Zwingli’s startling move on election -- if I’ve read this correctly -- leaves several tricky theological questions to sort out. According to such an account of absolute sovereignty, God can elect whomever God wishes, for whatever reason, or for no apparent reason at all. If this is true, how can anyone set a fixed boundary upon the divine mercy? Moreover, what is the role of Christ’s saving death in such a soteriology? And what is the significance, for Zwingli, of Christ's human nature as the point of contact that mediates salvation to the rest of us? On another front, has the Zurich reformer, so impressed by the human virtues of the ancients and even some moderns, corrupted his strict predestinarianism with a dash of semi-Pelagian works, or perhaps better, intentions righteousness? These questions go beyond what I can discuss here.

Zwingli does insist, Stephens writes, that God's election of the faithful occurs in Christ. Still, why would it be necessary for Jesus to die on the cross if his death could be supervened by divine election in this fashion? Zwingli, Stephens writes, affirmed the centrality of the cross. But how might one integrate a "front door" economy of salvation with a "back door" in which the eternal divine council seems to be doing the heavy work? Perhaps Zwingli's move illustrates potential doctrinal ramifications if a theocentric account of divine sovereignty governs a Christocentric soteriology rather than vice versa.

In introducing the treatise "An Exposition of the Faith" (1529), G.W. Bromiley pegs the issue succinctly:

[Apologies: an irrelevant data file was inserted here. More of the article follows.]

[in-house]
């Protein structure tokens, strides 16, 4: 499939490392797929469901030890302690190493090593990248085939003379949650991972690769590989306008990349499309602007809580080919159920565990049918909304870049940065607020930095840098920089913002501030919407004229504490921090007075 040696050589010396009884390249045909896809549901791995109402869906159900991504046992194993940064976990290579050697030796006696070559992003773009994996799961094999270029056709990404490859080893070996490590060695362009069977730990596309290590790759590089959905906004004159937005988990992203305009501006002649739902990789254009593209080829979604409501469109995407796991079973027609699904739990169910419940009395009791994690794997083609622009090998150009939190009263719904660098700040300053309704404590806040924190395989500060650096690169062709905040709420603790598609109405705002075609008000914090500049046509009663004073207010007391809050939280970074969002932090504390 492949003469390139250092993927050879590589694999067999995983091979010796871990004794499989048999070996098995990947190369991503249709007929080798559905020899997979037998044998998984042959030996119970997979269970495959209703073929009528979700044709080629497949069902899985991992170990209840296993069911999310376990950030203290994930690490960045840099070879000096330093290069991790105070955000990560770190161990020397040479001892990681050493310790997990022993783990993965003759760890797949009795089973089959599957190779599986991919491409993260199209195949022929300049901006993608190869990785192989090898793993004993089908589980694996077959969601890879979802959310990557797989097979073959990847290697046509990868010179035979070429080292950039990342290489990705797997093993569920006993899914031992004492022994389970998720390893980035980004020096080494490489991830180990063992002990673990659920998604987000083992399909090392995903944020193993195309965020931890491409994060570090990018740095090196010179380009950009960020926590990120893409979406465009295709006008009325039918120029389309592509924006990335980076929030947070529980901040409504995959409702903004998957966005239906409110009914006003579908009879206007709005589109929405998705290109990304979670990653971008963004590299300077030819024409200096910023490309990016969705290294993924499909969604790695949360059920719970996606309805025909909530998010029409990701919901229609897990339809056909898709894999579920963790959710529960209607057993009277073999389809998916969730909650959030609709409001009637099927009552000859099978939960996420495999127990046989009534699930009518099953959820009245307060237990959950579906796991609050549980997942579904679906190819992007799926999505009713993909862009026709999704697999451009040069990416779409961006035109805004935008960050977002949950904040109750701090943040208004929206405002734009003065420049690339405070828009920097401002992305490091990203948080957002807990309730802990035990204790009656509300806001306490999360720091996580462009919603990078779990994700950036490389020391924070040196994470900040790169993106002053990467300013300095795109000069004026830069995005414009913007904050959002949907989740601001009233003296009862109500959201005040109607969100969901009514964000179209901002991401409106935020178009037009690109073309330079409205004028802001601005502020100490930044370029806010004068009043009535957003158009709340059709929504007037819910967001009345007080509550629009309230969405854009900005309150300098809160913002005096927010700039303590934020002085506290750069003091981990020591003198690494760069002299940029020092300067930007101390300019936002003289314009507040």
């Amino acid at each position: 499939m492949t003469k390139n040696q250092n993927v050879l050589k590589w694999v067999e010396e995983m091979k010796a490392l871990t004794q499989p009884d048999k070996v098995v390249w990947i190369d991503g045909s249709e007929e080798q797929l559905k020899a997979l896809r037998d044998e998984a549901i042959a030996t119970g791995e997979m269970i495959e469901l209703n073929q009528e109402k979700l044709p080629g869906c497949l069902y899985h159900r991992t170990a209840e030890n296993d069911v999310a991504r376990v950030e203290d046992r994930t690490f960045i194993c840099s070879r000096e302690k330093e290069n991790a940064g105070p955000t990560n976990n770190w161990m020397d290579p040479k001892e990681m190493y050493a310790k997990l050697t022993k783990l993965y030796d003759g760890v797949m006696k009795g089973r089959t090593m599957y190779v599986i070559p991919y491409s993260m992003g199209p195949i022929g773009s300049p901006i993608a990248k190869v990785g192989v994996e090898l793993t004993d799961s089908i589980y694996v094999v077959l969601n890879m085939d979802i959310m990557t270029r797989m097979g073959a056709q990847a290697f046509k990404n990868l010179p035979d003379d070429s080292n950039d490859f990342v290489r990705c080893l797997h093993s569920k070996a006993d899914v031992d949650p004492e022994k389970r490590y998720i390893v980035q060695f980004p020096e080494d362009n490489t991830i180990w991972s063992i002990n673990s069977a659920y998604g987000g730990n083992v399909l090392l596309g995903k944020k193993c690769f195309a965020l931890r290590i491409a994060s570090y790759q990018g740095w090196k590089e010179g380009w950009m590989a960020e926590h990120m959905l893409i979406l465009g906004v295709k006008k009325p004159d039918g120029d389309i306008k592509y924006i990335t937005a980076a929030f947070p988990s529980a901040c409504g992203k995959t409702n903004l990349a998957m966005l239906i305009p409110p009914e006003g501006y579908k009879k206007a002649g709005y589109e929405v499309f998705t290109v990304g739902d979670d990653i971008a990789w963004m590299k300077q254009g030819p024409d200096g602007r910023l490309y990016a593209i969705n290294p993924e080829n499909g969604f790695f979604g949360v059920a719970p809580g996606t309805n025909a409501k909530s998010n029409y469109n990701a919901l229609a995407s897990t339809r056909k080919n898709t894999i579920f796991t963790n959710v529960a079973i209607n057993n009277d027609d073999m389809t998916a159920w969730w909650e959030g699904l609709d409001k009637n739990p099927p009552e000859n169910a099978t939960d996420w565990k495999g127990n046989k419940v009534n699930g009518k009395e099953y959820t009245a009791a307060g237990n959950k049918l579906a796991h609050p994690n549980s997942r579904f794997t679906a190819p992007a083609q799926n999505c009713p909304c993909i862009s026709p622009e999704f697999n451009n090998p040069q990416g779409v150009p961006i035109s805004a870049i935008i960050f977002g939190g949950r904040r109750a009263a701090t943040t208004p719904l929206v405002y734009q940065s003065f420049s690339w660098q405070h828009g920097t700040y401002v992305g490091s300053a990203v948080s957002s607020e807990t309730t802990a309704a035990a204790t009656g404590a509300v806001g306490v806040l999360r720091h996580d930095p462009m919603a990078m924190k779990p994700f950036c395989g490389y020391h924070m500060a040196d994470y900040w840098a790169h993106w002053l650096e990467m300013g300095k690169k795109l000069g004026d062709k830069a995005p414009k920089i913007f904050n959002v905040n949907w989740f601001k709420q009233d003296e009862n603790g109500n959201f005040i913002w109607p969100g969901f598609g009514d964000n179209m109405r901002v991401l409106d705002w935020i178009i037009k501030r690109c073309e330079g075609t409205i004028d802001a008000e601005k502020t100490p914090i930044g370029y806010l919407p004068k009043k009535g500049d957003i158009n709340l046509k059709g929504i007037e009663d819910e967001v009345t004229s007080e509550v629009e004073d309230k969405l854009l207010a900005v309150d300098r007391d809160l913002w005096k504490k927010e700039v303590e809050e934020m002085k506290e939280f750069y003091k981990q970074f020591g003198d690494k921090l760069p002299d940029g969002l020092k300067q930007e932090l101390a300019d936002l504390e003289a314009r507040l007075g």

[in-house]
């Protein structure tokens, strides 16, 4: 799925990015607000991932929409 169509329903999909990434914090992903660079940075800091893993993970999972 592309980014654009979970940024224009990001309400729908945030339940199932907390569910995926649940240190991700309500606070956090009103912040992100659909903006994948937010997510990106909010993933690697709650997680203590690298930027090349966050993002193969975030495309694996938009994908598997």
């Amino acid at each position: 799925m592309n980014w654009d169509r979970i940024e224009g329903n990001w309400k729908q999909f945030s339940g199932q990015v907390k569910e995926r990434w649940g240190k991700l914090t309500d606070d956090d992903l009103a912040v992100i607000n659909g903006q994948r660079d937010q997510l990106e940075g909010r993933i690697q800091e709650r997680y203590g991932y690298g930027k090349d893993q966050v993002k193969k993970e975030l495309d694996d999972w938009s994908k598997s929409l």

Zwingli could make the assertion [that pious heathen will be saved] because it was congruent with his whole conception of the divine sovereignty and the election of grace. The redemptive purpose and activity of God was not limited by the chronology and the geography of the incarnation and the atonement (Zwingli and Bullinger, Westminster John Knox, 1953, p. 242).

IndianCaverns / Public domain
from Wikimedia Commons
Moreover, just what is the role of faith in salvation? What do we make of the explicit human response to God's grace in Christ? It would be interesting to examine how the Reformers themselves might have interpreted faith differently from each other. On the face of it, Zwingli's picture of Theseus, Hercules, and Socrates in heaven would seem, at least, to relativize the question of saving faith (Does he mean the Hercules of history or the Hercules of faith?).

It is crucial for Zwingli, Stephens notes, to understand faith as consequent upon God’s eternal election; faith is a sign, not the source, of salvation. To be sure, neither Luther nor Calvin would want to see faith as anything other than gift rather than a meritorious work. But the next step, presumably, they will not take with Zwingli. Faith is a sign of salvation, they might all agree; but Zwingli also insists, explicit faith's absence is not necessarily a sign of reprobation. Zwingli abhorred the idea that unbaptized infants and the nonbelievers of pre-Christian antiquity were beyond hope of salvation. These ideas first come to the fore in Zwingli’s 1526 work Original Sin, wherein he deploys his account of election to argue against the notion that baptism is necessary for salvation. As Stephens notes, election also would be weaponized in Zwingli’s struggle against the anabaptists.

A crucial clue, perhaps, is that Zwingli’s doctrine of election originally emerged as a subsidiary concern to his doctrine of providence, only to be tied more closely to soteriology in later writings. And this being the sort of website it is, I can't help but name drop another famous Swiss theologian: How might it look different if the doctrine of election were (re)framed Christologically root and branch, as Karl Barth (in)famously recast the doctrine in his Church Dogmatics?